We previously highlighted quirky but effective installations in alleys and streetscapes, as well as more defined public art programs. In this third and final installment, we’ll focus on ways that individual businesses can use whimsy to creatively market themselves while enhancing the entire district. This can be done through signage, merchandising, the use of the out-of-the-ordinary, or even the use of the ordinary in interesting new ways. This type of “funkiness” can work in historic districts as long as it does not detract from or destroy the overall historic character.
A perfect example of quirky but effective signage is Max’s Pizza in Atlanta, Georgia. The way they used planters for signage is out-of-the-box, but since they had the space to do so, it captures attention in a positive way.
The Toad House in Ladysmith, Wisconsin, took advantage of its steep side yard to create unforgettable signage that fits the character of the business.
Lakefront Brewery in Milwaukee uses these wild Larry, Moe and Curly characters at the entrance to the brewery.
This cafe and bike shop in Cambridge, Wisconsin, creates a funky vibe with its eclectic outdoor seating and fun artwork.
It’s hard for a restaurant that serves donuts, chicken and beer to take itself too seriously. Mike’s Chicken & Donuts in Kenosha, Wisconsin, doesn’t shy away from being funky and fun, using murals and neon for signage.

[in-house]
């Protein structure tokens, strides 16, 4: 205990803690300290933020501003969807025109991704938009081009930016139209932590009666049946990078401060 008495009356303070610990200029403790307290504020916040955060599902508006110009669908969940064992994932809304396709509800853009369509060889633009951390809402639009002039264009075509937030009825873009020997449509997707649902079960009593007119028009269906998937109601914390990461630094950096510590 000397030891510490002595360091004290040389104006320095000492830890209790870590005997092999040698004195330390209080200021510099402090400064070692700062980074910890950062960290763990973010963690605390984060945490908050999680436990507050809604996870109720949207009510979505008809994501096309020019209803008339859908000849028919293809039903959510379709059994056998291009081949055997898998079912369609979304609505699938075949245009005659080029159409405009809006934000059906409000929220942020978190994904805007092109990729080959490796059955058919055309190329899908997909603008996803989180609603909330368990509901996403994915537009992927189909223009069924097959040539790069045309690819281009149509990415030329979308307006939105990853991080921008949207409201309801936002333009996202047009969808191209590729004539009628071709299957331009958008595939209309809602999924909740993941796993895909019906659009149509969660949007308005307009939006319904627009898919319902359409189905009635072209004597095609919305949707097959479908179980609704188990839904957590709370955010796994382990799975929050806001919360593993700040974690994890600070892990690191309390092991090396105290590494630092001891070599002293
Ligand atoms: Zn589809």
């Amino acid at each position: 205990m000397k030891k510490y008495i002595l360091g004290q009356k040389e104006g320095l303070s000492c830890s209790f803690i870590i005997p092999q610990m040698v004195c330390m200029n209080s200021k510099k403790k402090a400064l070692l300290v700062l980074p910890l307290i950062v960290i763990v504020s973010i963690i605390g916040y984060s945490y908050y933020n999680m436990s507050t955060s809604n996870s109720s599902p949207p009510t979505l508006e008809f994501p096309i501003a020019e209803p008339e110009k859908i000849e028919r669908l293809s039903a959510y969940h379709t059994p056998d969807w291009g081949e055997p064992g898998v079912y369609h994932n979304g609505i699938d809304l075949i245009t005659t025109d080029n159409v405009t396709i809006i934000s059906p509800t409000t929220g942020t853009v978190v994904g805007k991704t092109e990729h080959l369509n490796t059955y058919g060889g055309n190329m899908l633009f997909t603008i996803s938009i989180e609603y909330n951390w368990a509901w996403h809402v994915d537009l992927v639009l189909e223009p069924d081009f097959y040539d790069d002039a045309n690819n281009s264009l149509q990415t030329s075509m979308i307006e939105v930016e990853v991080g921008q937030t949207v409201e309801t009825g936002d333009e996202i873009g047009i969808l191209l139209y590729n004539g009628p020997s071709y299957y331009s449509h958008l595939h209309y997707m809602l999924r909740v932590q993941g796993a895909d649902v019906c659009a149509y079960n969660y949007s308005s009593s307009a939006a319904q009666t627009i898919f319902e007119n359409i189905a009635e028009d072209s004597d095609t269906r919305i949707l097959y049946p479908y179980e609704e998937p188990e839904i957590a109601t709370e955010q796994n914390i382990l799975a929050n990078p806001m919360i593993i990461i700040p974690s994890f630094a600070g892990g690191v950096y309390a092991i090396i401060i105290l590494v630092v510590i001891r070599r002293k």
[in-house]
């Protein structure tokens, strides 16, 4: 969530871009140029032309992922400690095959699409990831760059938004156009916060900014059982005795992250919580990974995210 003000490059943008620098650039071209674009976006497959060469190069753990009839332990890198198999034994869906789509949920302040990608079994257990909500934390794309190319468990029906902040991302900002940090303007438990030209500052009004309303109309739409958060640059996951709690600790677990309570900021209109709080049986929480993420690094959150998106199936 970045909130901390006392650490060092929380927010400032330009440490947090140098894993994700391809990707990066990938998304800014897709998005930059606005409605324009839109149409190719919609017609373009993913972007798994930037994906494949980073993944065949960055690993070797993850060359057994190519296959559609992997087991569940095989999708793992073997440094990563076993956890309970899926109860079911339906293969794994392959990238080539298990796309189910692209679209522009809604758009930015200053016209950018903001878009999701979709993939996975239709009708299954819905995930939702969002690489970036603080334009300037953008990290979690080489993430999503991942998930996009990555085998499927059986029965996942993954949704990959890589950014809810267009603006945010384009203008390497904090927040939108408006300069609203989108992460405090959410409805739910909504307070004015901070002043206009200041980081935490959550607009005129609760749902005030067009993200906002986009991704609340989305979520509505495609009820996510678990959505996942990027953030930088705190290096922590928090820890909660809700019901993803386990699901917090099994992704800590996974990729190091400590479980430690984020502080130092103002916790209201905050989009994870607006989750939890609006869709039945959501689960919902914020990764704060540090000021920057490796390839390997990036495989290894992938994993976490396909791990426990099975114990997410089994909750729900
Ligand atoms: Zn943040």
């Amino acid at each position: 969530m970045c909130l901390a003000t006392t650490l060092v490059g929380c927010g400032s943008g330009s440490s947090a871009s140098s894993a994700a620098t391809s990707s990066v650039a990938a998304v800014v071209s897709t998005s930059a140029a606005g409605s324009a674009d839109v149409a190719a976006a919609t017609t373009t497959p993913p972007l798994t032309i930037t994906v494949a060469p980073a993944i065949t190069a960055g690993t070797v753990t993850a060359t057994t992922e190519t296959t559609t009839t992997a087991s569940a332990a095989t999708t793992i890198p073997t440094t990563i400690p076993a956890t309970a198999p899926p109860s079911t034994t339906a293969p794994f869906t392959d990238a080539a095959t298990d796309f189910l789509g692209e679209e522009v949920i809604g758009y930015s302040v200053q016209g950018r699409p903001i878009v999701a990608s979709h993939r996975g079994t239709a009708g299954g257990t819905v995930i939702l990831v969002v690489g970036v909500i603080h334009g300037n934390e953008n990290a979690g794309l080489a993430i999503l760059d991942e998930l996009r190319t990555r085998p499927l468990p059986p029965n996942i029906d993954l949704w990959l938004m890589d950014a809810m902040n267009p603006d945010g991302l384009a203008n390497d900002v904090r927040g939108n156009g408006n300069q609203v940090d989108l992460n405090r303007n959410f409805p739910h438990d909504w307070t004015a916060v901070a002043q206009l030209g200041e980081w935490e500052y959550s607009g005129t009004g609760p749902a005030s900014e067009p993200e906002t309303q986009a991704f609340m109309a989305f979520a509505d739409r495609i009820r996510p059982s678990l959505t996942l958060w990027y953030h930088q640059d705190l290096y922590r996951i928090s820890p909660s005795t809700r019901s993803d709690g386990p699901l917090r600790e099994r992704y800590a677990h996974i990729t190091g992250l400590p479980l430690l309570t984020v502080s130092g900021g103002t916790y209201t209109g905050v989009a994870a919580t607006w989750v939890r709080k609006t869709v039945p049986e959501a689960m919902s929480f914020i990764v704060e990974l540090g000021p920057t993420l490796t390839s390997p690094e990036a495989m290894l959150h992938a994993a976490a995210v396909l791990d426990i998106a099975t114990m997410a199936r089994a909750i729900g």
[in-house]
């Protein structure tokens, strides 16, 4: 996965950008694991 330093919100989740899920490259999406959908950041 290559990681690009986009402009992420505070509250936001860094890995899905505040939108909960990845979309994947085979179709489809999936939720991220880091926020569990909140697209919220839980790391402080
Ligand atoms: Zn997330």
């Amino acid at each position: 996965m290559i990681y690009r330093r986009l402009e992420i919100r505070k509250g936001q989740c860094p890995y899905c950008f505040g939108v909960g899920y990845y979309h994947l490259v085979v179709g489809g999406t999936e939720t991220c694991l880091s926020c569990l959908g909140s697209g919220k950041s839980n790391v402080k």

Photo by Andy Newman Photography
Speaking of chickens, this restaurant in Milwaukee proves that lighthearted artwork can even be used for an upscale establishment.
And speaking of animals, the State Street Brats patio in Madison is delightfully graced by cow statues, along with colorful flags and lighting.
When it comes to outdoor seating, Froggy Bottoms in Northfield, Minnesota, has a (frog) leg up on the competition, utilizing a unique multi-story outdoor space that clings to the side of the building above the river.
The Red Wing Boots corporate offices in Red Wing, Minnesota, occupy a former retail building, meaning that several of the old storefront entrances are no longer in use. Instead of closing them off, which would have destroyed the historic integrity of the building, they used large sculptures of their boots in the entryways.
And lastly, multiple businesses in Menomonie, Wisconsin, have done a great job of creating quirky but effective open signs and outdoor merchandising. Together, they create a feeling of vibrancy throughout the district.